A variety of materials from different times and places
exemplify the multifaceted nature of this
restaurant's stimulating, playful cuisine.
Shunju Tsugihagi is located underneath the Nissay Theatre, a veritable landmark in the Hibiya area. Inside, visitors find a very unique space, with old well covers made of stone, benches made of driftwood, private rooms made of scrap wood from old homes in Bali, semi-private spaces separated by inorganic, iron latticework, and even rooms full of antique toys.
One step in and you feel a sense of exaltation, as if you have wandered into someone's secret lair.
The owner is Takashi Sugimoto, an interior designer active around the world, and the concept behind Tsugihagi was his very own.
The spaces within Tsugihagi are built from wood and iron, Japanese paper and stone, old books and cloth, creating an interior with an infinite number of unique expressions, and an infinite amount of enjoyment for visitors.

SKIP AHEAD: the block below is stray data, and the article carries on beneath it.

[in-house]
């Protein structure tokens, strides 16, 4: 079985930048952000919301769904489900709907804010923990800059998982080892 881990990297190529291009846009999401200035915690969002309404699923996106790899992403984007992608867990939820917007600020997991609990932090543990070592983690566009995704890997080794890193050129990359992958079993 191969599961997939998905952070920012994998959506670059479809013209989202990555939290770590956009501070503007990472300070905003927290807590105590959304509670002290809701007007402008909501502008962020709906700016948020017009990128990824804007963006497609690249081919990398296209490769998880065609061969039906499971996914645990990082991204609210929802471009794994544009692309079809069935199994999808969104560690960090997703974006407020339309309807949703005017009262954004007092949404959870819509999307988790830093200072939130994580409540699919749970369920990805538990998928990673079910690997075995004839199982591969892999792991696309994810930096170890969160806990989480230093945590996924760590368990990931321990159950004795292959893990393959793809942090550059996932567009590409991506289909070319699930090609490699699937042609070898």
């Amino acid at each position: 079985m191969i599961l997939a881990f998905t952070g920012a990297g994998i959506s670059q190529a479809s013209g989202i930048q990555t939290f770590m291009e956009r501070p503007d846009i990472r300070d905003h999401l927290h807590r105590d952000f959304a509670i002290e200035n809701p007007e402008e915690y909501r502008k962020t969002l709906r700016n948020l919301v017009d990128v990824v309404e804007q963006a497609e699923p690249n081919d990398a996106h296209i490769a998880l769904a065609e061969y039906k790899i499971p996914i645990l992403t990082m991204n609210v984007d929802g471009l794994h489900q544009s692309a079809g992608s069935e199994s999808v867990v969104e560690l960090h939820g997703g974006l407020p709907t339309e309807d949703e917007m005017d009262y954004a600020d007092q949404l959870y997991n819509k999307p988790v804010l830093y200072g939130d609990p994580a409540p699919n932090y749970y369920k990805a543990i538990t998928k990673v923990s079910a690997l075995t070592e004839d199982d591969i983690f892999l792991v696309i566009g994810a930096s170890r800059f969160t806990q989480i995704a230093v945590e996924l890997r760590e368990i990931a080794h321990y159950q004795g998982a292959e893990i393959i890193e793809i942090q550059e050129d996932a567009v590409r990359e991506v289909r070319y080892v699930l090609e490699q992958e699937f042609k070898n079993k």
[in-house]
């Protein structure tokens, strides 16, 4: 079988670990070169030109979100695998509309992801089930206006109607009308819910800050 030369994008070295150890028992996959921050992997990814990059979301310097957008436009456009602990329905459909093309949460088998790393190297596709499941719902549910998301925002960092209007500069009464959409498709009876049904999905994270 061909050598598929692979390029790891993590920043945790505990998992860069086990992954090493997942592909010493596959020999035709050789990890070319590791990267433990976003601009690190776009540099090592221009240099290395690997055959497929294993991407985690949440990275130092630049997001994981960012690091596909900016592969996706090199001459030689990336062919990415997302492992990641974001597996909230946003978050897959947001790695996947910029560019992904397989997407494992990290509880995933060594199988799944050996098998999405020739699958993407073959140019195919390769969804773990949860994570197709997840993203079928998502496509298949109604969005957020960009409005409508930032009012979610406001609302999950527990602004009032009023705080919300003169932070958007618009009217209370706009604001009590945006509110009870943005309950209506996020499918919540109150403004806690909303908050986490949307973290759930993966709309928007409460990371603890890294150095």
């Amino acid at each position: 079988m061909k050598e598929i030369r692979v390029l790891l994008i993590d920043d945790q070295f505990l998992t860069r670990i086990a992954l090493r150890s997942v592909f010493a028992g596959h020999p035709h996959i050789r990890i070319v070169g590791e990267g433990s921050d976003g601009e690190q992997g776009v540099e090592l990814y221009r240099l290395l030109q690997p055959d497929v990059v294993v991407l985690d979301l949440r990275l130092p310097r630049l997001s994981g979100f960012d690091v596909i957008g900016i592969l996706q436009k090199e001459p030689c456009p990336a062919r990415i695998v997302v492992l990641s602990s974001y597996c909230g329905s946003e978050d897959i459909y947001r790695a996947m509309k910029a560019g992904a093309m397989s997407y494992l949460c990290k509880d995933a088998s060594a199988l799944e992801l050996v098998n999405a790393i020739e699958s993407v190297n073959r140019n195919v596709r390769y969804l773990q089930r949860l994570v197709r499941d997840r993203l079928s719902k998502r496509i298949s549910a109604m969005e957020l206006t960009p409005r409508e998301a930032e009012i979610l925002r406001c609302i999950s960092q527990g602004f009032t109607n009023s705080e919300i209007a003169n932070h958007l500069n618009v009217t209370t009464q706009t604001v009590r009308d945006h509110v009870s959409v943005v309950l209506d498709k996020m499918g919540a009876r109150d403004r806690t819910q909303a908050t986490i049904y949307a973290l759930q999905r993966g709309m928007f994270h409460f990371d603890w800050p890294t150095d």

Diners are treated to dishes based in Japanese cuisine: from seafood shipped in fresh from ports around the country, to select cuts of char-broiled kuroge beef, to Tanjomai-Koshihikari rice made in traditional iron pots from Akita's Kitauramura.
Chef Eiijoro Naito polished his skills as Japanese cuisine chef over many years at a number of famous hotels, and under his leadership, chefs specializing in French, Chinese and other cuisines have helped create truly diverse seasonal menus for guests to enjoy.
The interior design of the restaurant continues uninterrupted into the massive wine cellar, which holds around 200 different labels from around the world.
Using a wine serving system imported from the Netherlands, the restaurant always has seven labels available for order by the glass. A number of other drinks are also available - including sake, shochu, beer and whisky - to sate the thirst of all of its guests.